Prevent IP spoofing with the Cisco IOS

In a typical IP address spoofing attempt, the attacker fakes the source of packets in order to appear as part of an internal network. David Davis tells you three ways you can make an attacker's life more difficult—and prevent IP address spoofing.

As you know, the Internet is rife with security threats, and one such threat is IP address spoofing. During a typical IP address spoofing attempt, the attacker simply fakes the source of packets in order to appear as part of an internal network. Let's discuss three ways you can protect your organization from this type of attack.

Block IP addresses

The first step in preventing spoofing is blocking IP addresses that pose a risk. While there can be a reason that an attacker might spoof any IP address, the most commonly spoofed IP addresses are private IP addresses (RFC 1918) and other types of shared/special IP addresses.

Here's a list of IP addresses—and their subnet masks—that I would block from coming into my network from the Internet:


All of the above are either private IP addresses that aren't routable on the Internet or used for other purposes and shouldn't be on the Internet at all. If traffic comes in with one of these IP addresses from the Internet, it must be fraudulent traffic.

In addition, other commonly spoofed IP addresses are whatever internal IP addresses your organization uses. If you're using all private IP addresses, your range should already fall into those listed above. However, if you're using your own range of public IP addresses, you need to add them to the list.

Implement ACLs

The easiest way to prevent spoofing is using an ingress filter on all Internet traffic. The filter drops any traffic with a source falling into the range of one of the IP networks listed above. In other words, create an access control list (ACL) to drop all inbound traffic with a source IP in the ranges above.

Here's a configuration example:

Router# conf t
Enter configuration commands, one per line.  End with CNTL/Z.
Router(config)# ip access-list ext ingress-antispoof
Router(config-ext-nacl)# deny ip any
Router(config-ext-nacl)# deny ip any 
Router(config-ext-nacl)# deny ip any 
Router(config-ext-nacl)# deny ip any
Router(config-ext-nacl)# deny ip any
Router(config-ext-nacl)# deny ip any     
Router(config-ext-nacl)# permit ip any any     
Router(config-ext-nacl)# exit

Router(config)#int s0/0
Router(config-if)#ip access-group ingress-antispoof in

Internet service providers (ISPs) must use filtering like this on their networks, as defined in RFC 2267. Notice how this ACL includes permit ip any any at the end. In the "real world," you would probably have a stateful firewall inside this router that protects your internal LAN.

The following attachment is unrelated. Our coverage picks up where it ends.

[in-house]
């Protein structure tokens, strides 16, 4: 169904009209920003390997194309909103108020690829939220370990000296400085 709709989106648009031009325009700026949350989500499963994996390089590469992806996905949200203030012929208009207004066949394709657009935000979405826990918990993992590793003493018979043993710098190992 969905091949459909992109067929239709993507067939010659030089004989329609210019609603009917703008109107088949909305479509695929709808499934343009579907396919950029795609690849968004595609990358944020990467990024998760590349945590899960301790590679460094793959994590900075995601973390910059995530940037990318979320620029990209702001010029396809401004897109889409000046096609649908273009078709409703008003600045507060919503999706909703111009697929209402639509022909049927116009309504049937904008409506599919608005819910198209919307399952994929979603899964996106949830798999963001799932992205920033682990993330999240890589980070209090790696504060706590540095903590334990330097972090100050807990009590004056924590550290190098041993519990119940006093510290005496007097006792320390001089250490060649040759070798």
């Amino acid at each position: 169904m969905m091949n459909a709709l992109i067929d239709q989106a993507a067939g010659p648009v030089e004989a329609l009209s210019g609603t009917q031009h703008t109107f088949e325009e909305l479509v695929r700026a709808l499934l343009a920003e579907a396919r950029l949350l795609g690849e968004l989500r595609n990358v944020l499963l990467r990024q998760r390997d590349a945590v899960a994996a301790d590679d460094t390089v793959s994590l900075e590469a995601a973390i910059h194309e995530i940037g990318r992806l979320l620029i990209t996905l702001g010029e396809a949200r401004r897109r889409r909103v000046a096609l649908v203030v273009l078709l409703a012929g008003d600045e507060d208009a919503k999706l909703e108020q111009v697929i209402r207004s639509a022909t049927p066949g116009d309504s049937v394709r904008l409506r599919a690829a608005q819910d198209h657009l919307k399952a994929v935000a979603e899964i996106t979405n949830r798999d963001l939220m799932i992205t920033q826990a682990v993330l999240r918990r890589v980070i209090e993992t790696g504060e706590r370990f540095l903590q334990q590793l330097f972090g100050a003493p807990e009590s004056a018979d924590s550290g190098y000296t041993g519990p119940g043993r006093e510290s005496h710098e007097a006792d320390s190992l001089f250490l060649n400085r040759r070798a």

Of course, you could take this to the extreme and filter all inbound traffic from other subnets in your internal network to make sure that someone isn't on one subnet and spoofing traffic to another network. You could also implement egress ACLs to prevent users on your network from spoofing IP addresses from other networks. Keep in mind that this should be just one part of your overall network security strategy.

Use reverse path forwarding (ip verify)

Another way to protect your network from IP address spoofing is reverse path forwarding (RPF)—or ip verify. In the Cisco IOS, the commands for reverse path forwarding begin with ip verify.

RPF works much like part of an anti-spam solution. That part receives inbound e-mail messages, takes the source e-mail address, and performs a recipient lookup on the sending server to determine if the sender really exists on the server the message came from. If the sender doesn't exist, the server drops the e-mail message because there's no way to reply to the message—and it's very likely spam.

RPF does something similar with packets. It takes the source IP address of a packet received from the Internet and looks up to see if the router has a route in its routing table to reply to that packet. If there's no route in the routing table for a response to return to the source IP, then someone likely spoofed the packet, and the router drops the packet.

Here's how to configure RPF on your router:

Router(config)# ip cef
Router(config)# int serial0/0
Router(config-if)# ip verify unicast reverse-path

Note that this won't work on a multi-homed network.

It's important to protect your private network from attackers on the Internet. These three methods can go a long way toward protecting against IP address spoofing. For more information on IP address spoofing, read "IP Address Spoofing: An Introduction."

Is IP address spoofing a major concern for your organization? What steps have you taken to protect the company? Have you used RPF? Share your experiences in this article's discussion.

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David Davis has worked in the IT industry for 12 years and holds several certifications, including CCIE, MCSE+I, CISSP, CCNA, CCDA, and CCNP. He currently manages a group of systems/network administrators for a privately owned retail company and performs networking/systems consulting on a part-time basis.

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